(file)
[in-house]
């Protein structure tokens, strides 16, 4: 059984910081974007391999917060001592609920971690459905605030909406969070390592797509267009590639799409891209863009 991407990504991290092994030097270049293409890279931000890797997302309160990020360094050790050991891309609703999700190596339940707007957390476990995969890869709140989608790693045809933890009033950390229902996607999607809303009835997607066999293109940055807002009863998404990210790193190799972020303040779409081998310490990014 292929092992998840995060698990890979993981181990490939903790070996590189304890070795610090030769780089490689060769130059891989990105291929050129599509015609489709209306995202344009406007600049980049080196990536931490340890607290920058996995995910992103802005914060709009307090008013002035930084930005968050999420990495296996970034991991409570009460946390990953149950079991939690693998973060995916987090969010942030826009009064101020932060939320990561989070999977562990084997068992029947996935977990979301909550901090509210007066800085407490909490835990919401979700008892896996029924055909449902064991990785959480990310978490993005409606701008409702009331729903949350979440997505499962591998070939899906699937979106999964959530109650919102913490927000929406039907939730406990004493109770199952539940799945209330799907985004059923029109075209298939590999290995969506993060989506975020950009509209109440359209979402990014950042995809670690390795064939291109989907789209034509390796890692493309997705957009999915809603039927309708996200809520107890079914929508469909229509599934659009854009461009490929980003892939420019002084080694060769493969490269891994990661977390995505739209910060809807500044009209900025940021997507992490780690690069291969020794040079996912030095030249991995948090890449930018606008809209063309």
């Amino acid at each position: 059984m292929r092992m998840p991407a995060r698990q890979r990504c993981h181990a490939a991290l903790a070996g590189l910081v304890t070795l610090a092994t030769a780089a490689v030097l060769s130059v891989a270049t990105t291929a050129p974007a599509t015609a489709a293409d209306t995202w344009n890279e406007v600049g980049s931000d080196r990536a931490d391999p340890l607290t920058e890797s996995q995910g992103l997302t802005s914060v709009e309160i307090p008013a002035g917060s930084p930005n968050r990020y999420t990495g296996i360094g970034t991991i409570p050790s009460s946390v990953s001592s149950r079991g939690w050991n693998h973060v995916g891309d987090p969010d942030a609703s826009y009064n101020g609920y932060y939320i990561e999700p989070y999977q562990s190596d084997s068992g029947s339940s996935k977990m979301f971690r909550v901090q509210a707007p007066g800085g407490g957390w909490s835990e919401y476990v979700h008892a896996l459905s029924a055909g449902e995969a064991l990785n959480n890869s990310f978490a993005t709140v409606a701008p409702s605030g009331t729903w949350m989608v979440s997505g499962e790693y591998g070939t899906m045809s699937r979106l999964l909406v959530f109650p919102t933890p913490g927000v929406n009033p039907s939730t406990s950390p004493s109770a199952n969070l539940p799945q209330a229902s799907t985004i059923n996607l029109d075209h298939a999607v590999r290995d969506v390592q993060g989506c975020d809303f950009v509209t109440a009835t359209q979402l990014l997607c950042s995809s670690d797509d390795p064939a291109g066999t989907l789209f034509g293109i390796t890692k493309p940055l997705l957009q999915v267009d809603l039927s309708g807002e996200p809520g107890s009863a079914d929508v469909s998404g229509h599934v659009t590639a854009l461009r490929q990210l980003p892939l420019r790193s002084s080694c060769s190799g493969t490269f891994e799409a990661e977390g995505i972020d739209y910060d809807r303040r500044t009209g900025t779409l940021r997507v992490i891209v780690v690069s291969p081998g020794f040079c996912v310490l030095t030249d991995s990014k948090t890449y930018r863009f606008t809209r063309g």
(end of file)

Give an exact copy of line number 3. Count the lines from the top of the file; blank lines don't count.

């Amino acid at each position: 059984m292929r092992m998840p991407a995060r698990q890979r990504c993981h181990a490939a991290l903790a070996g590189l910081v304890t070795l610090a092994t030769a780089a490689v030097l060769s130059v891989a270049t990105t291929a050129p974007a599509t015609a489709a293409d209306t995202w344009n890279e406007v600049g980049s931000d080196r990536a931490d391999p340890l607290t920058e890797s996995q995910g992103l997302t802005s914060v709009e309160i307090p008013a002035g917060s930084p930005n968050r990020y999420t990495g296996i360094g970034t991991i409570p050790s009460s946390v990953s001592s149950r079991g939690w050991n693998h973060v995916g891309d987090p969010d942030a609703s826009y009064n101020g609920y932060y939320i990561e999700p989070y999977q562990s190596d084997s068992g029947s339940s996935k977990m979301f971690r909550v901090q509210a707007p007066g800085g407490g957390w909490s835990e919401y476990v979700h008892a896996l459905s029924a055909g449902e995969a064991l990785n959480n890869s990310f978490a993005t709140v409606a701008p409702s605030g009331t729903w949350m989608v979440s997505g499962e790693y591998g070939t899906m045809s699937r979106l999964l909406v959530f109650p919102t933890p913490g927000v929406n009033p039907s939730t406990s950390p004493s109770a199952n969070l539940p799945q209330a229902s799907t985004i059923n996607l029109d075209h298939a999607v590999r290995d969506v390592q993060g989506c975020d809303f950009v509209t109440a009835t359209q979402l990014l997607c950042s995809s670690d797509d390795p064939a291109g066999t989907l789209f034509g293109i390796t890692k493309p940055l997705l957009q999915v267009d809603l039927s309708g807002e996200p809520g107890s009863a079914d929508v469909s998404g229509h599934v659009t590639a854009l461009r490929q990210l980003p892939l420019r790193s002084s080694c060769s190799g493969t490269f891994e799409a990661e977390g995505i972020d739209y910060d809807r303040r500044t009209g900025t779409l940021r997507v992490i891209v780690v690069s291969p081998g020794f040079c996912v310490l030095t030249d991995s990014k948090t890449y930018r863009f606008t809209r063309g």